Robert Warnock (Carlton): Has shown why the Blues fought so hard to snare him from Fremantle. In addition to some deft taps in the centre, Warnock impressed with his kicking and marking skills. His attack on Chris Judd's pass in the last quarter, where he marked at full stretch and converted from 25 metres, was particularly good.

Ben Cousins (Richmond): After a week of focus on next week's screening of his documentary, it was nice to be reminded of the primary reason why he is famous: the way he plays football. Seven first-quarter possessions continued his rich form of the past month but his day looked to be finished when he left the ground with a severe limp. The diagnosis on radio that Cousins had a fractured fibula created the suspicion it may be the last time the Brownlow medallist would be seen at AFL level, but he tenaciously defied that gloomy outlook to return as a solid contributor.

After a profligate first quarter, Carlton slammed through seven goals to nil in the second to ensure its dominance in general play translated onto the scoreboard. The lack of intensity was startling, and the Blues did not have to produce anywhere near the intensity that will be required for finals.

Richmond was only 11 points down at the first break but that masked how far off the pace it was. In the opening quarter the Tigers had only two possessions inside their attacking 50. Their four consecutive goals in the third quarter temporarily added respectability to the scoreboard but Carlton's scoreboard dominance in the last quarter was deserved.

Carlton: Judd, Waite, Scotland, Henderson, Jamison, Warnock, Gibbs.
Richmond: Cousins, Connors, Deledio, Edwards, Tuck, Gourdis.

Carlton: Geelong (ES), Fremantle (Subiaco).
Richmond: St Kilda (ES), Port Adelaide (ES). - JESSE HOGAN

Offline one-eyed

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Carlton defeat Richmond by 89 points at the MCG (Herald-Sun)
« Reply #4 on: August 15, 2010, 05:38:59 AM »
Carlton defeat Richmond by 89 points at the MCG
Rod Nicholson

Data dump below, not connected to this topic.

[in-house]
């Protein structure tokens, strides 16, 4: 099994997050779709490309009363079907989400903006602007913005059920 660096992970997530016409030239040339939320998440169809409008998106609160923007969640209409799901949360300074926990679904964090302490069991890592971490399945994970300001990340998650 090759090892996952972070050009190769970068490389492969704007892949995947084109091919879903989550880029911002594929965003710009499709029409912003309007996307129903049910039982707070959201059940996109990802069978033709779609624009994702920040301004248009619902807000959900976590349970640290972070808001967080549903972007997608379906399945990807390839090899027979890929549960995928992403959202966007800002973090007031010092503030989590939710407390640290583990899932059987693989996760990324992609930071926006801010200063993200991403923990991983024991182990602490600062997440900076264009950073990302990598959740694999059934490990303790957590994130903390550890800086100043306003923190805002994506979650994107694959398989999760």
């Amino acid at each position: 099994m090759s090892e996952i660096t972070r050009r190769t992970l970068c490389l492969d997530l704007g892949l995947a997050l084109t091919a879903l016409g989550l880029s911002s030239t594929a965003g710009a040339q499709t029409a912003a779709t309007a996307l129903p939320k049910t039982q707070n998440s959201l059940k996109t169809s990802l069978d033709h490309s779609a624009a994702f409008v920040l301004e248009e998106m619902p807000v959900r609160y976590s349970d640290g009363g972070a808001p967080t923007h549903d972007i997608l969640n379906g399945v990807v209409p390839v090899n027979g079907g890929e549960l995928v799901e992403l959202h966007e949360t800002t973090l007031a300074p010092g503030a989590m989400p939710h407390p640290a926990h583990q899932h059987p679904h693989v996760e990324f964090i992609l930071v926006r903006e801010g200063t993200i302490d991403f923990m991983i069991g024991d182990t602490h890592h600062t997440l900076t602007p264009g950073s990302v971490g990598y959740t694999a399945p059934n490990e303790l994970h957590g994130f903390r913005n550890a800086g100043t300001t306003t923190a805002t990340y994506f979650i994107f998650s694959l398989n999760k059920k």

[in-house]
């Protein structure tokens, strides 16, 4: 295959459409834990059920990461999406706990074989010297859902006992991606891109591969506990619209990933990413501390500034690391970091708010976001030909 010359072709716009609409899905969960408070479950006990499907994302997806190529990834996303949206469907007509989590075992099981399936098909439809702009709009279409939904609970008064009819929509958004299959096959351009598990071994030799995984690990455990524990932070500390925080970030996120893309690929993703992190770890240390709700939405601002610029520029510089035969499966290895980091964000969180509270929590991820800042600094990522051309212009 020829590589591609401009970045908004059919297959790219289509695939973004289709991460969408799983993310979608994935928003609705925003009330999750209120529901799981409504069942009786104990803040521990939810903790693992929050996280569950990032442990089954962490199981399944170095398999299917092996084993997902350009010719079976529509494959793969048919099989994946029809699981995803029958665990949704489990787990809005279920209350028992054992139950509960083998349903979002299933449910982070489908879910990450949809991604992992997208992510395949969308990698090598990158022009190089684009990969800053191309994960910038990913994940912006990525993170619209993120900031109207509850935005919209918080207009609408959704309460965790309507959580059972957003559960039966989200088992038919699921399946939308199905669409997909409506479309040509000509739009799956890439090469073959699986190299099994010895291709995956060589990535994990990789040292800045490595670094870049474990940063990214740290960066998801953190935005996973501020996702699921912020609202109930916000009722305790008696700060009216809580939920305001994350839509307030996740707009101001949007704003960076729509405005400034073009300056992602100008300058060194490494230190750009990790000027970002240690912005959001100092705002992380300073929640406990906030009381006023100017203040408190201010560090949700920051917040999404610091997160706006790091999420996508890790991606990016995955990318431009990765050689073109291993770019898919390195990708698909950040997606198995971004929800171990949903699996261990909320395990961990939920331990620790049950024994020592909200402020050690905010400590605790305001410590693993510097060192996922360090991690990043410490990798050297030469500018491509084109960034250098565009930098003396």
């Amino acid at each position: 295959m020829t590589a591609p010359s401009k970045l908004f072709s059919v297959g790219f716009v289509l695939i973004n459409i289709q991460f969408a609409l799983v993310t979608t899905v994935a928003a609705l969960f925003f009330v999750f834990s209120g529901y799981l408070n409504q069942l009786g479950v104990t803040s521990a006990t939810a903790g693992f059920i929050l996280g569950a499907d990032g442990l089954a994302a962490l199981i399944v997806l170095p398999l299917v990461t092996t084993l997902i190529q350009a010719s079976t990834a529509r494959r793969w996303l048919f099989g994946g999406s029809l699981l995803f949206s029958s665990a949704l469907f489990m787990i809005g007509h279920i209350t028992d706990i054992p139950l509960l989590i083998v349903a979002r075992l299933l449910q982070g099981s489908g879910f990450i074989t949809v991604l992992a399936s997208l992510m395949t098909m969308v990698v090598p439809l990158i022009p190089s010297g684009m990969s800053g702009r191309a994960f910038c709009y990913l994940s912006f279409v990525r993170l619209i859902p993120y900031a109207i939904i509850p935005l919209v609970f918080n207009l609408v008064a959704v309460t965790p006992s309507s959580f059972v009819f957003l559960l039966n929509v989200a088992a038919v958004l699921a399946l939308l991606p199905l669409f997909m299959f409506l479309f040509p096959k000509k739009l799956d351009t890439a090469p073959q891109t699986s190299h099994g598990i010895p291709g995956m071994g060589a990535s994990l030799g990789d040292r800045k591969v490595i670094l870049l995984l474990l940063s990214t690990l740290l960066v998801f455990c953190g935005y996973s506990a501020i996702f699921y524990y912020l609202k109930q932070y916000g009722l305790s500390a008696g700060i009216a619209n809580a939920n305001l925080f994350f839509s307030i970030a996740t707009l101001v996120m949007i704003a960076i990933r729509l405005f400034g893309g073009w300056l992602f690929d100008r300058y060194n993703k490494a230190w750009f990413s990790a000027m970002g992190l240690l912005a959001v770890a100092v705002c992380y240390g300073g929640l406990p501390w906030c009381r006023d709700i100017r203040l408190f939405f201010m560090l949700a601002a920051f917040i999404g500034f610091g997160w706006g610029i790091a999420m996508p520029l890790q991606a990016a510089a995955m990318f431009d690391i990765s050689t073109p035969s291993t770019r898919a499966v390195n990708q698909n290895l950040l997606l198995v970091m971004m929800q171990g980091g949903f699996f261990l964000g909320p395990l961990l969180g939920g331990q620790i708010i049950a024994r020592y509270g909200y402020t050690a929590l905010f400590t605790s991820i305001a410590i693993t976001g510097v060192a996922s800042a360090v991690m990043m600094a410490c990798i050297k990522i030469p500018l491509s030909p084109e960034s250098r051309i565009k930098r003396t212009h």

Herald Sun
August 15, 2010

MAYBE it was the aftermath of the midweek rebuke - delivered with renowned piercing, steely blue eyes - by old club champ Big Nick that stirred the camp.

Whatever, Carlton yesterday would have made John Nicholls proud with the demolition of arch-rivals Richmond at the MCG.

They did the brand proud with an 89-point win, complementing last week's 76-point thrashing of Essendon.

In doing so, the Blues continued their confidence-building run into the finals with its highest score of the season as it prepares for Geelong and Fremantle before September action.

The opposition was pitiful, certainly in the opening half, but at least the Blues showed skill in adverse conditions, flair and a ruthlessness too often missing in recent years.

The bonus was the influence of tall forward Lachie Henderson, whose three goals, 10 marks, and 17 disposals gave the Blues a high-marking, big-framed forward to complement their mosquito fleet.

At 196cm and 96kg, the 21-year-old has a touch of class about him, and considerable self-confidence.

Put him alongside Jarrad Waite (four goals, nine marks and 19 disposals to follow up his four goals last week) and the goal-kicking potential makes the Blues a potential wildcard in the finals.

The effort of the two tall forwards, particularly to set-up the victory, was important given the indifferent form of the Carlton small brigade in the opening half. Jeff Garlett finished with four goals and Eddie Betts contributed two, but that was during party time.

Overall, the team had 12 individual goalscorers, including Jordan Russell late in the match for his first goal of the season, and astonishingly went into their 50m zone 86 times to Richmond's paltry 19.

The form of Chris Judd (30 disposals), Bryce Giggs (23) and Heath Scotland (29) is vital because the engine room determines the opportunities given up forward.

Judd was the class player on the field.

Not only did he dictate terms, he provided five scoring assists and set up countless teammate possessions.

Gibbs was allowed to feast as a loose man in defence. His job was made easier by the Tiger tactics.

Coach Damien Hardwick used an extra defender and, while this bottled up the Carlton attack, the Tigers had few options when rebounding, with the ball inevitably ending up with Gibbs.

The Blues had the match in their grasp by half-time, boasting a 57-point advantage after bombarding the Tigers with a 7.5 to 0.1 second term.

By half-time the Blues boasted 22 scoring shots to only five, and they had the ball in their forward 50m zone so much that the Tigers were fortunate not to be annihilated.

In the end, they had 29 of their 30 scoring shots through the corridor, so much did they dominate the most productive stretch of turf.

The Tiger tactics were bewildering, as they had been several weeks ago against Collingwood. It took until the third term for the trend to become man-on-man for the contest to have any balance.

The Tigers booted four consecutive goals - the first to Jack Riewoldt at the 13 minute mark - after the Blues had extended the lead to 72 points.

Riewoldt was double-teamed for most of the match.

He had limited opportunities anyway, but most of those were from under-pressure teammates whose delivery was not conducive to the style of the Coleman Medal leader.

Another encouraging sign for Carlton was the ruck work of Robert Warnock, who managed 18 hit-outs, a goal and 15 disposals.

Big Nick would approve of the progress of the 23-year-old, who has stepped up since the injury to Matthew Kreuzer.

Carlton: C Judd B Gibbs L Henderson M Jamison J Waite H Scotland J Garlett R Warnock.
Richmond: D Connors B Cousins S Tuck.